After he was booted from FEMA in the wake of Katrina, Michael Brown returned to Boulder, where he set up an emergency consulting business (and talked with me for this column on the one year anniversary of his "heckuva job.") But yesterday he headed back to the East Coast -- into the eye of the media storm, as it were -- to talk about the lessons of Katrina on assorted shows, including Today. One of those lessons: Local preparation is key -- even before the feds step in.
"It appears to me Mayor Nagin has learned the importance of evacuating his city, and Governor Bobby Jindal is doing a great job of staying in front of this storm, evacuating the areas surrounding New Orleans," Brown says in an e-mail sent out late August 31. "I was particularly impressed that Governor Jindal refuses to set up 'shelters of last resort.' You may recall that the New Orleans Superdome was deemed a 'shelter of last resort' by Mayor Nagin in 2005. At the time I questioned the wisdom of doing that because of the structural issues and, frankly, the message it sends to the citizens: If you don't evacuate you'll still have an escape hatch. And, as in 2005, Governor Haley Barbour is doing a great job of leading his state through this hurricane."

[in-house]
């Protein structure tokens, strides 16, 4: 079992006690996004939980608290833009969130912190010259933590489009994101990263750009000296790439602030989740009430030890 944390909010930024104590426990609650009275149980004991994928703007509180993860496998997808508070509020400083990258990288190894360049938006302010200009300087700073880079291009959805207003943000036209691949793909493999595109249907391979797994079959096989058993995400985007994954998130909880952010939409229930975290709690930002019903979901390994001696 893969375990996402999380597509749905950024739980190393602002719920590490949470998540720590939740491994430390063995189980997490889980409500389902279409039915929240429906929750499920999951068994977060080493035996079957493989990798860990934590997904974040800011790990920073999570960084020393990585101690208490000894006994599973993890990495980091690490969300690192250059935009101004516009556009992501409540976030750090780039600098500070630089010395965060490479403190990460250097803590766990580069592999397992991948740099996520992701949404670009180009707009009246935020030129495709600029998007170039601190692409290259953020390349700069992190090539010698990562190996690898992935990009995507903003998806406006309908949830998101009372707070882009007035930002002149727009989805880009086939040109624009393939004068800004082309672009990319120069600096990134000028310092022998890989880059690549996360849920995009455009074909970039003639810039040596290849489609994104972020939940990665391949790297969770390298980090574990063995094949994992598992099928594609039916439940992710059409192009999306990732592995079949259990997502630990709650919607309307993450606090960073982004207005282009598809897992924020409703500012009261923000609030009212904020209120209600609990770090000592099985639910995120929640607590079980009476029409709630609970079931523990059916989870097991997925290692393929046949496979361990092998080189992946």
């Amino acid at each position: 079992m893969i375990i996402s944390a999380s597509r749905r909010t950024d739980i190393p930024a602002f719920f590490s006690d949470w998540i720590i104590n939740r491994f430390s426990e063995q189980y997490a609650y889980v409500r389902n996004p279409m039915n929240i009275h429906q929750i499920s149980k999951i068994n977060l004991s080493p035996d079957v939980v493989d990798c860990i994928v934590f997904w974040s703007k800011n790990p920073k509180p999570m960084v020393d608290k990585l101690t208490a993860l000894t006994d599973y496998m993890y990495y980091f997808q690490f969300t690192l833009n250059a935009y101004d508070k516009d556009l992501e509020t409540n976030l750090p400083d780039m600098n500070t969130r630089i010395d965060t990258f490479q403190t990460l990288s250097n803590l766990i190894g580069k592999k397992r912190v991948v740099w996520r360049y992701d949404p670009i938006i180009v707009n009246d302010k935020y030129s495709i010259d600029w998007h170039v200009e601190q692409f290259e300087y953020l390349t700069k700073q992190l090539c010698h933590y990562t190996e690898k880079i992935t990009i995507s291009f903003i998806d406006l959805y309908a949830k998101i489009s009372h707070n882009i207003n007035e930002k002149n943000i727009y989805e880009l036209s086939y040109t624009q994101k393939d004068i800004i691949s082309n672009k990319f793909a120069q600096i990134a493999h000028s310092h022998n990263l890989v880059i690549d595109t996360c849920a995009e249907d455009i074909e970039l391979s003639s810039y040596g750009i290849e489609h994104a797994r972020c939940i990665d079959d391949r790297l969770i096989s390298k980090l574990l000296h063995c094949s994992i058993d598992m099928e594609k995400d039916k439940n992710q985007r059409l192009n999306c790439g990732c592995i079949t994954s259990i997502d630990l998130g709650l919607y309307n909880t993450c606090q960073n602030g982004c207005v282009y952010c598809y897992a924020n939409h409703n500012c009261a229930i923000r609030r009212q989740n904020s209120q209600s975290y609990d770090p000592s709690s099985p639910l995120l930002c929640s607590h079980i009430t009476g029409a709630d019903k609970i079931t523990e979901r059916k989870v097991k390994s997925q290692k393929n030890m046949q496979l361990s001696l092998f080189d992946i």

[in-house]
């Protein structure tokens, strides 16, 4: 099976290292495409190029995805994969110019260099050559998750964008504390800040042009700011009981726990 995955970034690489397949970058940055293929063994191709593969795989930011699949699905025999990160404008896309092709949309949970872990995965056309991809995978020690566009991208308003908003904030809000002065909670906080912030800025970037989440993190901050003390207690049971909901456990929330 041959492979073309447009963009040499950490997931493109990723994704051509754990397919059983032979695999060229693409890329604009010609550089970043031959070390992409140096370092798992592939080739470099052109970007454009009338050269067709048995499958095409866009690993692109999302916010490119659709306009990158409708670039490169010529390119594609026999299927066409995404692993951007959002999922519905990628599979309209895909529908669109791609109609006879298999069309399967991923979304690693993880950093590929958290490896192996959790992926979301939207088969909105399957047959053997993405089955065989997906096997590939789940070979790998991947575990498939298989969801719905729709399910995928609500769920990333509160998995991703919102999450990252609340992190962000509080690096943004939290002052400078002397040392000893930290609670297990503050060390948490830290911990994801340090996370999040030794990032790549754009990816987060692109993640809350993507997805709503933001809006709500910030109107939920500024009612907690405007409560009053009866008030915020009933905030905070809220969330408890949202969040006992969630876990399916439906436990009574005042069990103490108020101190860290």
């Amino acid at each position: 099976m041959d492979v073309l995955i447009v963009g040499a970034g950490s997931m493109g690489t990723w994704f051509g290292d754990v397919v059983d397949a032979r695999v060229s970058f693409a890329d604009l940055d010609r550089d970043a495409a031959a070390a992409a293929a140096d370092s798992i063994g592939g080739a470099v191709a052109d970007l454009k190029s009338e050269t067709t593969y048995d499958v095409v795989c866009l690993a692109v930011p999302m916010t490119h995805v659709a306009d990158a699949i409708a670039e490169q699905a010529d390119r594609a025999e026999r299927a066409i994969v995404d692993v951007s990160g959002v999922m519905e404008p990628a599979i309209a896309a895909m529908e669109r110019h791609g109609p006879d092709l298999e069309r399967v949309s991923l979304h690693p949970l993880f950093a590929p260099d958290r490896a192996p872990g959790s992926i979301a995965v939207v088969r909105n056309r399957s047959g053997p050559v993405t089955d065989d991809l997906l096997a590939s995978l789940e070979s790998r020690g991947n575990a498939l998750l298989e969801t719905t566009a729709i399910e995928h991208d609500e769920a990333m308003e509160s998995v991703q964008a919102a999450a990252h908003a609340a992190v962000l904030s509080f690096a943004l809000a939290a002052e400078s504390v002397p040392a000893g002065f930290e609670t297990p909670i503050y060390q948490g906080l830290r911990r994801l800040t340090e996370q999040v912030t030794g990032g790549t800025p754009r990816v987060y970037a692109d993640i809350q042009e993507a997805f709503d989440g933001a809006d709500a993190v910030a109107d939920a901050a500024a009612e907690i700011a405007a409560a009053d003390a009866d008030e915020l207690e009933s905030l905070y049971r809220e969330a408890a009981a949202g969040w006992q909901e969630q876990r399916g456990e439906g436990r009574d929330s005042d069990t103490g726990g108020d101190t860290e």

But while the residents of the Gulf Coast are heading out, the areas aren't entirely empty.
"While everyone is rightfully focused on the people of Louisiana, Mississippi and other states affected by the storm," Brown adds, "I'd also ask that you keep in your thoughts and prayers the literally thousands of first responders involved in the response and recovery efforts in Hurricane Gustav. Firefighters, USAR (Urban Search & Rescue Teams), doctors, nurses, police officers and others will be putting their lives at risk to help their fellow citizens. We don't pay these people enough money and Congress, states and cities don't always give them enough money for the resources they need to do their jobs. Please keep them in mind, too." -- Patricia Calhoun
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